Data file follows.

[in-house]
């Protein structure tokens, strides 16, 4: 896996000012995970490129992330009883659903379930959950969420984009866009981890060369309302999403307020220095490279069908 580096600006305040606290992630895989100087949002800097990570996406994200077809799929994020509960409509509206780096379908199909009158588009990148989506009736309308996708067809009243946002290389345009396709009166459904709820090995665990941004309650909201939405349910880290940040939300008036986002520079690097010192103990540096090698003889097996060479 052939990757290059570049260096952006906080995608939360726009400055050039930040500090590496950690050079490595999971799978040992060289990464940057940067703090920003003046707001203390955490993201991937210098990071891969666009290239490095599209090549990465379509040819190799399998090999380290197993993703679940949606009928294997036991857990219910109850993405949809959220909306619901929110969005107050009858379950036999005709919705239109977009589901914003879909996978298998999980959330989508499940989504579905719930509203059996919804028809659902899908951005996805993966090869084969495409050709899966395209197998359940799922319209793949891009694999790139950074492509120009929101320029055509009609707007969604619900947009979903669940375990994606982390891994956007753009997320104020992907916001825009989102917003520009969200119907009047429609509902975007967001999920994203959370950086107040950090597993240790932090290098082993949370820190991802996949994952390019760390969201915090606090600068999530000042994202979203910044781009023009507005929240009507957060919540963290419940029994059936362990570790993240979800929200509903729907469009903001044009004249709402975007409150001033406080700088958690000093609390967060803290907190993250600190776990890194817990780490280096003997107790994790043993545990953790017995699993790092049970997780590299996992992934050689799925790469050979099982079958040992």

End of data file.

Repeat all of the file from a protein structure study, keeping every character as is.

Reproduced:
[in-house]
């Protein structure tokens, strides 16, 4: 896996000012995970490129992330009883659903379930959950969420984009866009981890060369309302999403307020220095490279069908 580096600006305040606290992630895989100087949002800097990570996406994200077809799929994020509960409509509206780096379908199909009158588009990148989506009736309308996708067809009243946002290389345009396709009166459904709820090995665990941004309650909201939405349910880290940040939300008036986002520079690097010192103990540096090698003889097996060479 052939990757290059570049260096952006906080995608939360726009400055050039930040500090590496950690050079490595999971799978040992060289990464940057940067703090920003003046707001203390955490993201991937210098990071891969666009290239490095599209090549990465379509040819190799399998090999380290197993993703679940949606009928294997036991857990219910109850993405949809959220909306619901929110969005107050009858379950036999005709919705239109977009589901914003879909996978298998999980959330989508499940989504579905719930509203059996919804028809659902899908951005996805993966090869084969495409050709899966395209197998359940799922319209793949891009694999790139950074492509120009929101320029055509009609707007969604619900947009979903669940375990994606982390891994956007753009997320104020992907916001825009989102917003520009969200119907009047429609509902975007967001999920994203959370950086107040950090597993240790932090290098082993949370820190991802996949994952390019760390969201915090606090600068999530000042994202979203910044781009023009507005929240009507957060919540963290419940029994059936362990570790993240979800929200509903729907469009903001044009004249709402975007409150001033406080700088958690000093609390967060803290907190993250600190776990890194817990780490280096003997107790994790043993545990953790017995699993790092049970997780590299996992992934050689799925790469050979099982079958040992």